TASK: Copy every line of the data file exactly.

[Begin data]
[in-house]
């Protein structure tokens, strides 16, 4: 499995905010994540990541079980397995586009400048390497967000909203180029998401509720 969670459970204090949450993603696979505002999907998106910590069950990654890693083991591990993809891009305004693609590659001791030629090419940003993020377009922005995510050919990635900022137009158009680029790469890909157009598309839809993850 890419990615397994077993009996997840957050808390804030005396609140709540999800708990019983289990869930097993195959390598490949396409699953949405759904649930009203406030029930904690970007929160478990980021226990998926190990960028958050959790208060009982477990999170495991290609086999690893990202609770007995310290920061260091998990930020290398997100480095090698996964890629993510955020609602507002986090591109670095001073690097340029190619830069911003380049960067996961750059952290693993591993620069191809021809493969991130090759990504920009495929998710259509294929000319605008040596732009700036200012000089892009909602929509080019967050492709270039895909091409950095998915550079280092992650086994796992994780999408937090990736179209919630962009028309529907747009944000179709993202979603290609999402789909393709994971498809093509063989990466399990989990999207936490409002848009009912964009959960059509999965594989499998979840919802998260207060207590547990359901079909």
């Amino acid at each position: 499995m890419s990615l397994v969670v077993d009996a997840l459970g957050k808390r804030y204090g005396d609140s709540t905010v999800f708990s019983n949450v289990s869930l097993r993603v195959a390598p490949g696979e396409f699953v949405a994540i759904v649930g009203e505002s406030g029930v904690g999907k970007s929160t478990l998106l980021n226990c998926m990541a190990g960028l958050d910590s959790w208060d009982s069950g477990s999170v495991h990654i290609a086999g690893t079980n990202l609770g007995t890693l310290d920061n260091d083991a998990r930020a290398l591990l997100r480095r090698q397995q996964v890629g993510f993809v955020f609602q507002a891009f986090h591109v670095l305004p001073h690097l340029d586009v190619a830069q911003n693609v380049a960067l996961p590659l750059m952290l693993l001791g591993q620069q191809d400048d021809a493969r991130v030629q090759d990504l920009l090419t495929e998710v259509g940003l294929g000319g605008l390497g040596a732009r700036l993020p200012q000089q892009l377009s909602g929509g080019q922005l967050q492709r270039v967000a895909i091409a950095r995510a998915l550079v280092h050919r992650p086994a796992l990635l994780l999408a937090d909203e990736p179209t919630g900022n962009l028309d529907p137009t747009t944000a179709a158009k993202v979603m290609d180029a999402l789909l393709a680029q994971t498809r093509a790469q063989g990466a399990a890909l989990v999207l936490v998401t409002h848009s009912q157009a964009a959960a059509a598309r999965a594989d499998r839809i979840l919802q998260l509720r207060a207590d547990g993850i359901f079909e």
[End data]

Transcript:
[in-house]
């Protein structure tokens, strides 16, 4: 499995905010994540990541079980397995586009400048390497967000909203180029998401509720 969670459970204090949450993603696979505002999907998106910590069950990654890693083991591990993809891009305004693609590659001791030629090419940003993020377009922005995510050919990635900022137009158009680029790469890909157009598309839809993850 890419990615397994077993009996997840957050808390804030005396609140709540999800708990019983289990869930097993195959390598490949396409699953949405759904649930009203406030029930904690970007929160478990980021226990998926190990960028958050959790208060009982477990999170495991290609086999690893990202609770007995310290920061260091998990930020290398997100480095090698996964890629993510955020609602507002986090591109670095001073690097340029190619830069911003380049960067996961750059952290693993591993620069191809021809493969991130090759990504920009495929998710259509294929000319605008040596732009700036200012000089892009909602929509080019967050492709270039895909091409950095998915550079280092992650086994796992994780999408937090990736179209919630962009028309529907747009944000179709993202979603290609999402789909393709994971498809093509063989990466399990989990999207936490409002848009009912964009959960059509999965594989499998979840919802998260207060207590547990359901079909």
């Amino acid at each position: 499995m890419s990615l397994v969670v077993d009996a997840l459970g957050k808390r804030y204090g005396d609140s709540t905010v999800f708990s019983n949450v289990s869930l097993r993603v195959a390598p490949g696979e396409f699953v949405a994540i759904v649930g009203e505002s406030g029930v904690g999907k970007s929160t478990l998106l980021n226990c998926m990541a190990g960028l958050d910590s959790w208060d009982s069950g477990s999170v495991h990654i290609a086999g690893t079980n990202l609770g007995t890693l310290d920061n260091d083991a998990r930020a290398l591990l997100r480095r090698q397995q996964v890629g993510f993809v955020f609602q507002a891009f986090h591109v670095l305004p001073h690097l340029d586009v190619a830069q911003n693609v380049a960067l996961p590659l750059m952290l693993l001791g591993q620069q191809d400048d021809a493969r991130v030629q090759d990504l920009l090419t495929e998710v259509g940003l294929g000319g605008l390497g040596a732009r700036l993020p200012q000089q892009l377009s909602g929509g080019q922005l967050q492709r270039v967000a895909i091409a950095r995510a998915l550079v280092h050919r992650p086994a796992l990635l994780l999408a937090d909203e990736p179209t919630g900022n962009l028309d529907p137009t747009t944000a179709a158009k993202v979603m290609d180029a999402l789909l393709a680029q994971t498809r093509a790469q063989g990466a399990a890909l989990v999207l936490v998401t409002h848009s009912q157009a964009a959960a059509a598309r999965a594989d499998r839809i979840l919802q998260l509720r207060a207590d547990g993850i359901f079909e």